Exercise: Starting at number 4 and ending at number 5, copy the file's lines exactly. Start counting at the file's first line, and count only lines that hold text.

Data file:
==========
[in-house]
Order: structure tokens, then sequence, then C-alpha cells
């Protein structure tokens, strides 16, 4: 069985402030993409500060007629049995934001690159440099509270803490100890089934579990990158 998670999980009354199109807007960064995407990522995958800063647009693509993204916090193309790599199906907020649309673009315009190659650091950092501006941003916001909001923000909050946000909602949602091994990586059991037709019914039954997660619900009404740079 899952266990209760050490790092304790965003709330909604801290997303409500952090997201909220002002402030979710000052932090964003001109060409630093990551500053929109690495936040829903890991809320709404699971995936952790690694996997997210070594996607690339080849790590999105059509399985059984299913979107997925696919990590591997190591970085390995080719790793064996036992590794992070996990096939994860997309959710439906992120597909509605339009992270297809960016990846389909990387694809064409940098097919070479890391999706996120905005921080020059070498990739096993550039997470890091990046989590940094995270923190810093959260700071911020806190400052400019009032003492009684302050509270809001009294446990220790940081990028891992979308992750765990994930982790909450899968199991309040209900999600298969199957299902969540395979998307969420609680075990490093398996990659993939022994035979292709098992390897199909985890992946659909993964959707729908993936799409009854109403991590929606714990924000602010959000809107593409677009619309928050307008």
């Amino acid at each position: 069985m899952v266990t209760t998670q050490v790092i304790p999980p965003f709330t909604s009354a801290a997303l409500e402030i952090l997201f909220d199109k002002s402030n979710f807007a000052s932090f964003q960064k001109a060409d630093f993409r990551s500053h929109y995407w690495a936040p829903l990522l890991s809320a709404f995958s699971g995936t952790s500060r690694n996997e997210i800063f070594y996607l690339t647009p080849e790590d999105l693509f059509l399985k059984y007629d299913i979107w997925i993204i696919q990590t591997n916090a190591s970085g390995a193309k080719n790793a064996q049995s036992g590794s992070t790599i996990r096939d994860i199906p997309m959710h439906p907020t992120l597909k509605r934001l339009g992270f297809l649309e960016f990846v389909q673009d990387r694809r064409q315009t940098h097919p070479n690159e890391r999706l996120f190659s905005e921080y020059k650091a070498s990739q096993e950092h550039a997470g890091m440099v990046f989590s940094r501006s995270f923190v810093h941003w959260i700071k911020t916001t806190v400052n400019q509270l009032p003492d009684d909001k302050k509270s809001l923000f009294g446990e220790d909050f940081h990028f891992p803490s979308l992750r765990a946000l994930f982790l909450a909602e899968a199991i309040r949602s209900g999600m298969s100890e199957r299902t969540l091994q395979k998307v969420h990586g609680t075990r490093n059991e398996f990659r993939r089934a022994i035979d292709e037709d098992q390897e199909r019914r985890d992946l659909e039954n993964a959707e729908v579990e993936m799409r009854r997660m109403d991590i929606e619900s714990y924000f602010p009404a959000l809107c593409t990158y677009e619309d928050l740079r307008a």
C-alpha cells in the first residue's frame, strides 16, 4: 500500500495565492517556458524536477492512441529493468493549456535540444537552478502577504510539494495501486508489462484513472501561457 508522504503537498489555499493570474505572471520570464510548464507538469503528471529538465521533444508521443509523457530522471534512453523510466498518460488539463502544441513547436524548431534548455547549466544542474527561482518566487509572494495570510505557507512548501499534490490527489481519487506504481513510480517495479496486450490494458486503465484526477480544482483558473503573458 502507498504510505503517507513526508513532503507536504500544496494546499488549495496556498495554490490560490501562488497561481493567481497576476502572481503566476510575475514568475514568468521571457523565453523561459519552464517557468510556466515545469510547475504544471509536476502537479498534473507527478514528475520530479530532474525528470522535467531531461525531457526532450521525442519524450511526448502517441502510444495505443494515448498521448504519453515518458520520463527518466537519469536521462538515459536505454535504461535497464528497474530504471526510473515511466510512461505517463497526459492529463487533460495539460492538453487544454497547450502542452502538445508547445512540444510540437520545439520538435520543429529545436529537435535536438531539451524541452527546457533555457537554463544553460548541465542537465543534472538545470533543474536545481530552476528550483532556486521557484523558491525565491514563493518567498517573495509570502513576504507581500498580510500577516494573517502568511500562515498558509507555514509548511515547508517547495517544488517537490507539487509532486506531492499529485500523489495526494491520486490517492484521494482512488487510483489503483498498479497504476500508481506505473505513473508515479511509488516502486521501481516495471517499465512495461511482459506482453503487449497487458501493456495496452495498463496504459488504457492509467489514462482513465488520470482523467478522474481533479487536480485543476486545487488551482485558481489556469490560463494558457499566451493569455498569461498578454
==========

């Amino acid at each position: 069985m899952v266990t209760t998670q050490v790092i304790p999980p965003f709330t909604s009354a801290a997303l409500e402030i952090l997201f909220d199109k002002s402030n979710f807007a000052s932090f964003q960064k001109a060409d630093f993409r990551s500053h929109y995407w690495a936040p829903l990522l890991s809320a709404f995958s699971g995936t952790s500060r690694n996997e997210i800063f070594y996607l690339t647009p080849e790590d999105l693509f059509l399985k059984y007629d299913i979107w997925i993204i696919q990590t591997n916090a190591s970085g390995a193309k080719n790793a064996q049995s036992g590794s992070t790599i996990r096939d994860i199906p997309m959710h439906p907020t992120l597909k509605r934001l339009g992270f297809l649309e960016f990846v389909q673009d990387r694809r064409q315009t940098h097919p070479n690159e890391r999706l996120f190659s905005e921080y020059k650091a070498s990739q096993e950092h550039a997470g890091m440099v990046f989590s940094r501006s995270f923190v810093h941003w959260i700071k911020t916001t806190v400052n400019q509270l009032p003492d009684d909001k302050k509270s809001l923000f009294g446990e220790d909050f940081h990028f891992p803490s979308l992750r765990a946000l994930f982790l909450a909602e899968a199991i309040r949602s209900g999600m298969s100890e199957r299902t969540l091994q395979k998307v969420h990586g609680t075990r490093n059991e398996f990659r993939r089934a022994i035979d292709e037709d098992q390897e199909r019914r985890d992946l659909e039954n993964a959707e729908v579990e993936m799409r009854r997660m109403d991590i929606e619900s714990y924000f602010p009404a959000l809107c593409t990158y677009e619309d928050l740079r307008a």
C-alpha cells in the first residue's frame, strides 16, 4: 500500500495565492517556458524536477492512441529493468493549456535540444537552478502577504510539494495501486508489462484513472501561457 508522504503537498489555499493570474505572471520570464510548464507538469503528471529538465521533444508521443509523457530522471534512453523510466498518460488539463502544441513547436524548431534548455547549466544542474527561482518566487509572494495570510505557507512548501499534490490527489481519487506504481513510480517495479496486450490494458486503465484526477480544482483558473503573458 502507498504510505503517507513526508513532503507536504500544496494546499488549495496556498495554490490560490501562488497561481493567481497576476502572481503566476510575475514568475514568468521571457523565453523561459519552464517557468510556466515545469510547475504544471509536476502537479498534473507527478514528475520530479530532474525528470522535467531531461525531457526532450521525442519524450511526448502517441502510444495505443494515448498521448504519453515518458520520463527518466537519469536521462538515459536505454535504461535497464528497474530504471526510473515511466510512461505517463497526459492529463487533460495539460492538453487544454497547450502542452502538445508547445512540444510540437520545439520538435520543429529545436529537435535536438531539451524541452527546457533555457537554463544553460548541465542537465543534472538545470533543474536545481530552476528550483532556486521557484523558491525565491514563493518567498517573495509570502513576504507581500498580510500577516494573517502568511500562515498558509507555514509548511515547508517547495517544488517537490507539487509532486506531492499529485500523489495526494491520486490517492484521494482512488487510483489503483498498479497504476500508481506505473505513473508515479511509488516502486521501481516495471517499465512495461511482459506482453503487449497487458501493456495496452495498463496504459488504457492509467489514462482513465488520470482523467478522474481533479487536480485543476486545487488551482485558481489556469490560463494558457499566451493569455498569461498578454